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Image of simplified Chinese writing on the back of the $100 bill, source: CBP.gov

As an aside – simplified Chinese is the writing used in mainland China. Hong Kong, Singapore, Taiwan all use the traditional form of writing Chinese characters.

The CBP media release explained the Chinese words as foreign writing and did not translate the words in Chinese. The words in Chinese roughly translate to “for prop use only”.

CBP says these notes are “Foreign Writing Notes” and are against Federal law and considered contraband. Sometimes they are also referred to as “motion picture, foreign writing notes”. While the currency is noted for “prop use only”, the currency is seized as the foreign notes are frequently passed off as real currency.

Just my thoughts:

  1. My guess is the person in Oklahoma was going to use the fake money for a video or movie and purchased the play money through a China-based e-commerce portal.
  2. I have never held this kind of prop currency, but maybe the writing in Chinese is erasable? The Secret Service is concerned about the importation of foreign writing notes, and probably has seen many people pass off these notes as real – perhaps the writing in Chinese can be removed?
  3. The CBP media release did not say this importation was referred to the Secret Service or HSI, CBP probably will seize the currency, issue a seizure notice. Without a referral to HSI, CBP has probably determined there was no criminal activity on the part of the importer of record in Oklahoma.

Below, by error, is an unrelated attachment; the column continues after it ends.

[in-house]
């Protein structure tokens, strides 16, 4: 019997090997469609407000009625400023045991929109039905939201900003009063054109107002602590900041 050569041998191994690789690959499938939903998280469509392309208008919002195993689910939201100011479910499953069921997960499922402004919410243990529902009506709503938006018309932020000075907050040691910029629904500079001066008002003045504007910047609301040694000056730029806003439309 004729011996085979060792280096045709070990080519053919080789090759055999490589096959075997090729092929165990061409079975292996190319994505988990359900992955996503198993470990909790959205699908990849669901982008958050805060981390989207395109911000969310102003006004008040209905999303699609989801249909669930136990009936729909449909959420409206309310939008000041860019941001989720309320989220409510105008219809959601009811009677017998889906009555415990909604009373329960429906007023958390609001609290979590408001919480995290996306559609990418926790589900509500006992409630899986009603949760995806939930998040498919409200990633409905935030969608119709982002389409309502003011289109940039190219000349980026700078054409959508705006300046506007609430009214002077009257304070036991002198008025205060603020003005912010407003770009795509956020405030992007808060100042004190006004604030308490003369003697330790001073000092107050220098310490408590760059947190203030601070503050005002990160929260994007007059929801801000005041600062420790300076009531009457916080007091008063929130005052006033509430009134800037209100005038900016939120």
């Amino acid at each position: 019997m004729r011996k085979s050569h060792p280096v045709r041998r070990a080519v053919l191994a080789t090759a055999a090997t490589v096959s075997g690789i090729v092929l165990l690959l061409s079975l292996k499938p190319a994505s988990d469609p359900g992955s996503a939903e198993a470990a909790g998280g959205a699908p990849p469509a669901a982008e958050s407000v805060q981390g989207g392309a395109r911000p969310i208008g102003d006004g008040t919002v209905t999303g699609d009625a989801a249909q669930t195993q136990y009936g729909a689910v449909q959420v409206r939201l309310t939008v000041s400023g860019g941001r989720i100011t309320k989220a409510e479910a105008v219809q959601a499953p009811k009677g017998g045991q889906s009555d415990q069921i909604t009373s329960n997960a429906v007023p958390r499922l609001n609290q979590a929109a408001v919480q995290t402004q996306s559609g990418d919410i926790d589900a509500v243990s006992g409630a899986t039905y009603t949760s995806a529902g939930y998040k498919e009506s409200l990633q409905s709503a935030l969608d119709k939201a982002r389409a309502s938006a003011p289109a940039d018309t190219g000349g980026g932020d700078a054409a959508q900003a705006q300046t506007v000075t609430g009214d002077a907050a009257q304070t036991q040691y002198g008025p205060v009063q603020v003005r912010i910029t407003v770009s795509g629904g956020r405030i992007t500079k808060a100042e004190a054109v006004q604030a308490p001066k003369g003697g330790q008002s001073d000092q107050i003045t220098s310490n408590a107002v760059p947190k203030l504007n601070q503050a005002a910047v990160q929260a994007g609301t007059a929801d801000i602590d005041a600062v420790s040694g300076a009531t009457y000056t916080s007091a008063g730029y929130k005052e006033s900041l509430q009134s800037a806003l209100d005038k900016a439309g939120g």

If you have had funny money, or any other of your goods seized by Customs – contact David Hsu if you have any questions – you can call/text 832-896-6288 or email attorney.dave@yahoo.com.

Customs seizes more undeclared currency from travelers.

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CBP currency detector dog Cato, source: CBP.gov

According to a Customs media release, U.S. Customs and Border Protection (CBP) officers seized unreported currency from several travelers at Washington Dulles International Airport.

In the first seizure, a CBP currency detector dog Cato (pictured above) alerted CBP to baggage owned by a couple from Turkey. When stopped by Customs, the travelers declared they had $5,000. Upon a subsequent search, CBP discovered $20,654 in currency. CBP returned $654 in humanitarian relief and seized the remainder.

In the second seizure, CBP officers inspected a couple bound for Ghana who reported they possessed $36,000 in writing and verbally. A subsequent examination discovered $40,781 in their possession. Like above, CBP released $781 in humanitarian relief while seizing the remaining balance.

As previously discussed on my blog, you can carry large amounts of money, and those who are carrying $10,000 or more must report all of the amount to Customs.

If you are ever asked to declare how much you are carrying, if you do not know the exact amount, be sure to declare more than you are carrying. Also, be sure to include all your family members or everyone you are traveling with in the final calculation.

If you or someone you know has had their currency seized by Customs, contact experienced currency seizure attorney David Hsu by phone/text at 832-896-6288 or by email at attorney.dave@yahoo.com and dh@gjatradeaw.com.